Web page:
A Flake8 plugin that checks Python tests follow the Arrange-Act-Assert pattern.
📝 Table of Contents
What is the Arrange-Act-Assert pattern?
"Arrange-Act-Assert" is a testing pattern that focuses each test on a single object's behaviour. It's also known as "AAA" and "3A".
As the name suggests each test is broken down into three distinct parts separated by blank lines:
- Arrange: Set up the object to be tested.
- Act: Carry out an action on the object.
- Assert: Check the expected results have occurred.
For example, a simple test on the behaviour of add
def test(): x = 1 y = 1 result = x + y assert result == 2
As you can see, the Act block starts with
result = and is separated from
the Arrange and Assert blocks by blank lines. The test is focused - it only
contains one add operation and no further additions occur.
Using AAA consistently makes it easier to find the Action in a test. It's therefore always easy to see the object behaviour each test is focused on.
- Arrange-Act-Assert: A Pattern for Writing Good Tests - a great introduction to AAA from a Python perspective.
- Anatomy of a test - a description of Arrange Act Assert in the Pytest documentation.
- Arrange Act Assert pattern for Python developers - information about the pattern and each part of a test.
- Our "good" example files - test examples used in the Flake8-AAA test suite.
What is Flake8?
Flake8 is a command line utility for enforcing style consistency across Python projects. It wraps multiple style checking tools and also runs third-party checks provided by plugins, of which Flake8-AAA is one.
What does Flake8-AAA do?
Flake8-AAA extends Flake8 to check your Python tests match the AAA pattern.
It does this by adding the following checks to Flake8:
- Every test has a single clear Act block.
- Every Act block is distinguished from the code around it with a blank line above and below.
- Arrange and Assert blocks do not contain additional blank lines.
In the future, Flake8-AAA will check that no test has become too complicated and that Arrange blocks do not contain assertions.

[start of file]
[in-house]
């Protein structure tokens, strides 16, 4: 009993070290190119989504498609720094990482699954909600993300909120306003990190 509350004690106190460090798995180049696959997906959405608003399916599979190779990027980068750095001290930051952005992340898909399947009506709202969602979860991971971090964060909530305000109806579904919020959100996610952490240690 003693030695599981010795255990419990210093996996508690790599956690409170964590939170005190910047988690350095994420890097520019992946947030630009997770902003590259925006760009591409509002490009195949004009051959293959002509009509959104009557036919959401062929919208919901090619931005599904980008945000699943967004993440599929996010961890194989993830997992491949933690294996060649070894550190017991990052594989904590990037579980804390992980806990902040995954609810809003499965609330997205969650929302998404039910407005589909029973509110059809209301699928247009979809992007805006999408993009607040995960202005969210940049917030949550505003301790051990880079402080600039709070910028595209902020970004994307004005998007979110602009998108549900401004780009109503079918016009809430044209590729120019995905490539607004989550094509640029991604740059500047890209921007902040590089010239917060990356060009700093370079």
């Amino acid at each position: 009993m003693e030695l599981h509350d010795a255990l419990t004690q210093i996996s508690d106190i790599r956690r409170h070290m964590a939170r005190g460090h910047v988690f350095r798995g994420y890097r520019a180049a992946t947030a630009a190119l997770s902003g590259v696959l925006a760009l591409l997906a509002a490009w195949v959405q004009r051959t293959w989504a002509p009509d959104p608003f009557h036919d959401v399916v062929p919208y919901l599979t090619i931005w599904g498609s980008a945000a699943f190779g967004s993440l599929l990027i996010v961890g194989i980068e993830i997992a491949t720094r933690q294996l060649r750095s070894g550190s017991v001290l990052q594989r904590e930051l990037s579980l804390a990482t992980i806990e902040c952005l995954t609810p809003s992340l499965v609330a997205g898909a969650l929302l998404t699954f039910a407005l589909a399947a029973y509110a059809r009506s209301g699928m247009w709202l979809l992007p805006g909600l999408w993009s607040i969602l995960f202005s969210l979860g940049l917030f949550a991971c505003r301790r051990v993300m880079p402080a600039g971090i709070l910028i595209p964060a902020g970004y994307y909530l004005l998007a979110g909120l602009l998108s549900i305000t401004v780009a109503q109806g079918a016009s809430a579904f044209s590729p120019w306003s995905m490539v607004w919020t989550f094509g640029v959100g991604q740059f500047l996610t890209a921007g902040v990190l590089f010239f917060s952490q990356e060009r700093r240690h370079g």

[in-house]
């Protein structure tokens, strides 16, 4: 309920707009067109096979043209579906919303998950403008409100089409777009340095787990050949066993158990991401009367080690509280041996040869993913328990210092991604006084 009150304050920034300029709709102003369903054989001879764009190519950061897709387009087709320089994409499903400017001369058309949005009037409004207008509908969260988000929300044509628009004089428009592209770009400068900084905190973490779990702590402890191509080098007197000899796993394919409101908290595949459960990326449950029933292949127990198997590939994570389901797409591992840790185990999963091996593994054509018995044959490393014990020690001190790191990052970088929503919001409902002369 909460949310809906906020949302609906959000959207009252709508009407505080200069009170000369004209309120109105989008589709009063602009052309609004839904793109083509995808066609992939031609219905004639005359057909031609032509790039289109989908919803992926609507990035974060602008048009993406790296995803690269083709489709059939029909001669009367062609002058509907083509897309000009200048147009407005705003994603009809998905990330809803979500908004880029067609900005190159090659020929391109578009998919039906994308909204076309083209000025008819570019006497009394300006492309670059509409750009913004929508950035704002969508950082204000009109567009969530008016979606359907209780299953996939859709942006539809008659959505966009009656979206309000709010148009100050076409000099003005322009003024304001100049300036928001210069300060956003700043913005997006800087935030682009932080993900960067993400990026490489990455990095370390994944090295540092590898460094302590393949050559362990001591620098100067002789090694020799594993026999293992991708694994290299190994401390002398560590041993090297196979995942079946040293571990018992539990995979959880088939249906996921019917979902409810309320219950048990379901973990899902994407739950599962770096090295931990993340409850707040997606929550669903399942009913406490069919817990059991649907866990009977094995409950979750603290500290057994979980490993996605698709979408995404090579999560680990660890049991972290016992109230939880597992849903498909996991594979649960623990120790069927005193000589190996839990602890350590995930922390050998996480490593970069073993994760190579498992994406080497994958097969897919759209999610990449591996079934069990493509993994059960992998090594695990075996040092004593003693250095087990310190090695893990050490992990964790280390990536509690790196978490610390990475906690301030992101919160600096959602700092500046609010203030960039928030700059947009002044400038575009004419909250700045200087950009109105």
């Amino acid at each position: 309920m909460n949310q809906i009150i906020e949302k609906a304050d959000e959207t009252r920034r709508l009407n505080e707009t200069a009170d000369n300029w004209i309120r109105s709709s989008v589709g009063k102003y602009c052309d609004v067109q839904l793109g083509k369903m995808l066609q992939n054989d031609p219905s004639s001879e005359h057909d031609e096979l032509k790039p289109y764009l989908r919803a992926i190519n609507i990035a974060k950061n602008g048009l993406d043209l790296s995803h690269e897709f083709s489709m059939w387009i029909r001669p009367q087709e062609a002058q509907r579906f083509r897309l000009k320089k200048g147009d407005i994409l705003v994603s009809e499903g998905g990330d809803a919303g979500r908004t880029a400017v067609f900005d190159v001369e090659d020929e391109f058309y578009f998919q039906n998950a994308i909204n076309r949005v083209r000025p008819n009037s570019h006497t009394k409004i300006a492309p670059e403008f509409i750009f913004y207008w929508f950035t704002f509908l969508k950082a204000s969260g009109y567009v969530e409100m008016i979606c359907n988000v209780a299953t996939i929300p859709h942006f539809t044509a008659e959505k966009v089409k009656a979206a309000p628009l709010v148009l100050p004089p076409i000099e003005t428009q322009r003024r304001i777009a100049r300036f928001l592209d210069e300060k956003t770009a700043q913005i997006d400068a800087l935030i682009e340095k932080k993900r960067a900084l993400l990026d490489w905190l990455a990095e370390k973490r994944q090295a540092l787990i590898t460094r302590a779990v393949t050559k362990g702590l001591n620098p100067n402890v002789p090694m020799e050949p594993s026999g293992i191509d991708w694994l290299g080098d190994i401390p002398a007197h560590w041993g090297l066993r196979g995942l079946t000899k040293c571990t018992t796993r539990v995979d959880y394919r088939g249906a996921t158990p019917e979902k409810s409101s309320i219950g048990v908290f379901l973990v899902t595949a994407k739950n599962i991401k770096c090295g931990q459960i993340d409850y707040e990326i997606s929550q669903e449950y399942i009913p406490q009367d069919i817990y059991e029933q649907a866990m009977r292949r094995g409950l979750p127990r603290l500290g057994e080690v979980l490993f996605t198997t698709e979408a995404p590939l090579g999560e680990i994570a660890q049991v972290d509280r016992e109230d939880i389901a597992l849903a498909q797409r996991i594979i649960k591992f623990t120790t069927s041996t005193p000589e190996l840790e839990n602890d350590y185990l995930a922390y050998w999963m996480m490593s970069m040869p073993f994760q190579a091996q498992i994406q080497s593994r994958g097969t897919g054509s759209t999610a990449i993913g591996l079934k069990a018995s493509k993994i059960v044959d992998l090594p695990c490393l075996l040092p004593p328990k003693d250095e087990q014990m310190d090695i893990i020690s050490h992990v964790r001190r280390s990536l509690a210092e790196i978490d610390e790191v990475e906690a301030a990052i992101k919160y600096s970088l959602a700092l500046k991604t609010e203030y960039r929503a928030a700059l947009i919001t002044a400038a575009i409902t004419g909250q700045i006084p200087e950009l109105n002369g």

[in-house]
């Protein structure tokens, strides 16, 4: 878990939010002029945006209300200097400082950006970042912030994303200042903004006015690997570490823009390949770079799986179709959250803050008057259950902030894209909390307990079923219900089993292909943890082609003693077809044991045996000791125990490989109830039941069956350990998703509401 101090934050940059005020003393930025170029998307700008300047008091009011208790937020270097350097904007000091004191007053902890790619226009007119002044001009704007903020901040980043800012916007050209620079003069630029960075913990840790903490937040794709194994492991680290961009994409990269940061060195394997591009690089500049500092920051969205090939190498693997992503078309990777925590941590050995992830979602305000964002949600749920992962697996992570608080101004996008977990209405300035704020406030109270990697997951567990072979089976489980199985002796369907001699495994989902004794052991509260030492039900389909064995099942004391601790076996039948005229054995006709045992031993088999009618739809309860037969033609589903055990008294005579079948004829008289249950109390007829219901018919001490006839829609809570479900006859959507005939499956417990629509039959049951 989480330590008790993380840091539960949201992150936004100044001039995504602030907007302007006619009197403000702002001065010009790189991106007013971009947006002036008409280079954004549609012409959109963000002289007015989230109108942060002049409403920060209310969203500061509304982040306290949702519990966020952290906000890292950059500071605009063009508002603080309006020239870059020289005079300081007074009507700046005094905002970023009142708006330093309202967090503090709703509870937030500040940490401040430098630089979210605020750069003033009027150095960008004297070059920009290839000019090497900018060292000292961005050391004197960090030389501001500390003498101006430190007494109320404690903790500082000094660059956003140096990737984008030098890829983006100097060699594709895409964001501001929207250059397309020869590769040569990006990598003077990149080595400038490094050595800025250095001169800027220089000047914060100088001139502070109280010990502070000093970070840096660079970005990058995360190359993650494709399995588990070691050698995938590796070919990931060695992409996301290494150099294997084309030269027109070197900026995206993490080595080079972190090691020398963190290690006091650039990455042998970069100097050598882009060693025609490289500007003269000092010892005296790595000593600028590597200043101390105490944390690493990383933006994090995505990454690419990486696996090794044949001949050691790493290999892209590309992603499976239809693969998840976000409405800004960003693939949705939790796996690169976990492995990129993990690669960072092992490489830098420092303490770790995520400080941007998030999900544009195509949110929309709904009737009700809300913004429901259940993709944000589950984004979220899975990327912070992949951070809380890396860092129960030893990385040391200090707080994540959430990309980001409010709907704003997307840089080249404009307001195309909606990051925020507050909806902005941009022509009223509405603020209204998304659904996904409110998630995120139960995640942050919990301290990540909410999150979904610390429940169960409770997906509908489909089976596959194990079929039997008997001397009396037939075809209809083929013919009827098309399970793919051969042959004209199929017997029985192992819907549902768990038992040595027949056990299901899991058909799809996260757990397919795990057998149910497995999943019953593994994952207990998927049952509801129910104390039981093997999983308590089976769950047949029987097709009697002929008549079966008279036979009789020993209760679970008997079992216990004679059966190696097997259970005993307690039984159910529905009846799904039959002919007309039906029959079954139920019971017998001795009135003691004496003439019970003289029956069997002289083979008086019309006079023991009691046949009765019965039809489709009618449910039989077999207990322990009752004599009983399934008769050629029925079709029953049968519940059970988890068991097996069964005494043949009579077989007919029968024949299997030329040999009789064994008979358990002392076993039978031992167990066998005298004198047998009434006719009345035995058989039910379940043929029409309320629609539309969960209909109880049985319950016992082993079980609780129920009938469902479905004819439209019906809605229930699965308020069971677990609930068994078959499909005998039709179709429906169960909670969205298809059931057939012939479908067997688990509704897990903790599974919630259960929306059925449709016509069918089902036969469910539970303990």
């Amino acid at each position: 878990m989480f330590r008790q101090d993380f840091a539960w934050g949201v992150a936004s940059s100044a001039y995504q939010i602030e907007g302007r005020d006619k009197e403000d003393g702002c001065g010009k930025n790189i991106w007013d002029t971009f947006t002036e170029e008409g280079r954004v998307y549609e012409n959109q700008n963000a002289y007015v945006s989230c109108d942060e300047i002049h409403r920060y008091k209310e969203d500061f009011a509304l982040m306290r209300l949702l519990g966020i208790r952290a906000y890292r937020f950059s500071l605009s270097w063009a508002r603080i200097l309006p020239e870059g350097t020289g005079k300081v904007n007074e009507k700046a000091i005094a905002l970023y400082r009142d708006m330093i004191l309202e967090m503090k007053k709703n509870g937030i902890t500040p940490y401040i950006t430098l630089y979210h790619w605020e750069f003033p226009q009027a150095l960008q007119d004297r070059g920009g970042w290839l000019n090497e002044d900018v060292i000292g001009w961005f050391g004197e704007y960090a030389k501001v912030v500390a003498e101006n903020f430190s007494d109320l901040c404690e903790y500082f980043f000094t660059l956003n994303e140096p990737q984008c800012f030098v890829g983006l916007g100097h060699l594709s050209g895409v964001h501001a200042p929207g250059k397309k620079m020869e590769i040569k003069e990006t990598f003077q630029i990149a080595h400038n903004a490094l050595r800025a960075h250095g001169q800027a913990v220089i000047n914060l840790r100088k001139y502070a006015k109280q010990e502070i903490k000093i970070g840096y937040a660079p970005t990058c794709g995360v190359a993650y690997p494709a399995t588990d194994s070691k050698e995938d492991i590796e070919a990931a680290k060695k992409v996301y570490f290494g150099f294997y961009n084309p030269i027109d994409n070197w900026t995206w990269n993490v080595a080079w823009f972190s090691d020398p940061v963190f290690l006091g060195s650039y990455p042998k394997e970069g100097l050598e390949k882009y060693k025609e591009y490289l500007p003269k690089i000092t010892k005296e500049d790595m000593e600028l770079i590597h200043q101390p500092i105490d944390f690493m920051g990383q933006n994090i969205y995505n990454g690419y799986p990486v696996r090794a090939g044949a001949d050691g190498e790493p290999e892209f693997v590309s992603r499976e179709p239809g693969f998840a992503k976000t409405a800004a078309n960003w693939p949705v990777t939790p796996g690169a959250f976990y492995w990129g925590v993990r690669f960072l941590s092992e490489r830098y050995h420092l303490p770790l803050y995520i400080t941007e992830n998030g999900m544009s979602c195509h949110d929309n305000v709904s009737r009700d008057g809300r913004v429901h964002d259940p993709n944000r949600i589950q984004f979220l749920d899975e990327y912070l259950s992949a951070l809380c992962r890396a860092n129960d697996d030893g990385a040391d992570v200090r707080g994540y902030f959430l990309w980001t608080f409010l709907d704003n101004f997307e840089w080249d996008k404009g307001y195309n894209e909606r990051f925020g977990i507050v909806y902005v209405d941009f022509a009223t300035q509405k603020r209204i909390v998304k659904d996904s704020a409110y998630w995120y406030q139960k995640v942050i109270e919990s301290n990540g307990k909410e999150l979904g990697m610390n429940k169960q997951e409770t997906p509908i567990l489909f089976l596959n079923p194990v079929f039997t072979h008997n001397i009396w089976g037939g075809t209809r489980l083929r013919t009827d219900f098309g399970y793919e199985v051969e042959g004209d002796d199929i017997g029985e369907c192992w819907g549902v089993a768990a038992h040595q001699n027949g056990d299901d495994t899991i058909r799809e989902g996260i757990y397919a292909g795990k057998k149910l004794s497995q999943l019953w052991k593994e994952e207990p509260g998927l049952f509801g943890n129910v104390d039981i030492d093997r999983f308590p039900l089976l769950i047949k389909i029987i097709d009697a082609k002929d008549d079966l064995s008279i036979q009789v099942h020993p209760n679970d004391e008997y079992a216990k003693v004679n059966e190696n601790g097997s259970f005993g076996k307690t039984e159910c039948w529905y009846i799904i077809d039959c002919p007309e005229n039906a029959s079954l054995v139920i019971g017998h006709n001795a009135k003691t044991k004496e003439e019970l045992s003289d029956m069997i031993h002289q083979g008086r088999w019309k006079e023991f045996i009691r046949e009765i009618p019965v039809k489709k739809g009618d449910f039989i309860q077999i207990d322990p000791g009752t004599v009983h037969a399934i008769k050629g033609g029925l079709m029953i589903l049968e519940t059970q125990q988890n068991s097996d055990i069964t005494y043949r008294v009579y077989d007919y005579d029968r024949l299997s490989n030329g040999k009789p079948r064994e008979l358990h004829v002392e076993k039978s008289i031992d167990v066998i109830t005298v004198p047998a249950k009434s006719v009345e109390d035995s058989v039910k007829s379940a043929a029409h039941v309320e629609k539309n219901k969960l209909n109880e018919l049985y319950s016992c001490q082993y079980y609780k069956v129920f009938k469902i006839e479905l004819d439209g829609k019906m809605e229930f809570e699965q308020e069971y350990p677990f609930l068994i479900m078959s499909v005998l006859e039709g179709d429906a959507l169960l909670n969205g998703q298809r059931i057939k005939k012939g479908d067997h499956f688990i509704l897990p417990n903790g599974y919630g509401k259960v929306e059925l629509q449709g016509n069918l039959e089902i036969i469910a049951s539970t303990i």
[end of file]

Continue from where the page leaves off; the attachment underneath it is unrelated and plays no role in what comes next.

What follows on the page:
Checking your code with these simple formatting rules helps you write simple, consistently formatted tests that match the AAA pattern. They are most helpful if you call Flake8 regularly, for example when you save a file or before you run a test suite.
🏁 Getting Started
Install Flake8 with pip:
pip install flake8
pip install flake8-aaa
You can confirm that Flake8 recognises the plugin by checking its version string:
3.8.4 (aaa: 0.11.1, mccabe: 0.6.1, pycodestyle: 2.6.0, pyflakes: 2.2.0) ...
aaa: 0.11.1 part tells you that Flake8-AAA was installed successfully
and its checks will be used by Flake8.
Let's check the good example from above. We expect Flake8 to return no errors:
curl https://raw.githubusercontent.com/jamescooke/flake8-aaa/master/examples/good/test_example.py > test_example.py flake8 test_example.py
Silence - just what we wanted.
Now let's see a failure from Flake8-AAA. We can use a bad example:
curl https://raw.githubusercontent.com/jamescooke/flake8-aaa/master/examples/bad/test.py > test.py flake8 test.py
test.py:4:1: AAA01 no Act block found in test
Since Flake8-AAA is primarily a Flake8 plugin, the majority of its usage is dependent on how you use Flake8. In general you can point it at your source code and test suite:
flake8 src tests
If you're not already using Flake8 then you might consider:
- Adding a hook to your code editor to run Flake8 when you save a file.
- Adding a pre-commit hook to your source code manager to run Flake8 before you commit.
- Running Flake8 before you execute your test suite - locally or in CI.
If you just want Flake8-AAA error messages you can filter errors returned by
flake8 --select AAA tests
Via command line
Flake8-AAA also provides a command line interface. Although this is primarily for debugging, it can be used to check individual files if you don't want to install Flake8.
python -m flake8_aaa [test_file]
Flake8-AAA works with:
- Pytest and unittest test suites.
- Black and yapf formatted code.
- Mypy and type-annotated code.
- Latest versions of Python 3 (3.6, 3.7, 3.8 and 3.9).
- Full compatibility list - includes information on support for older versions of Python.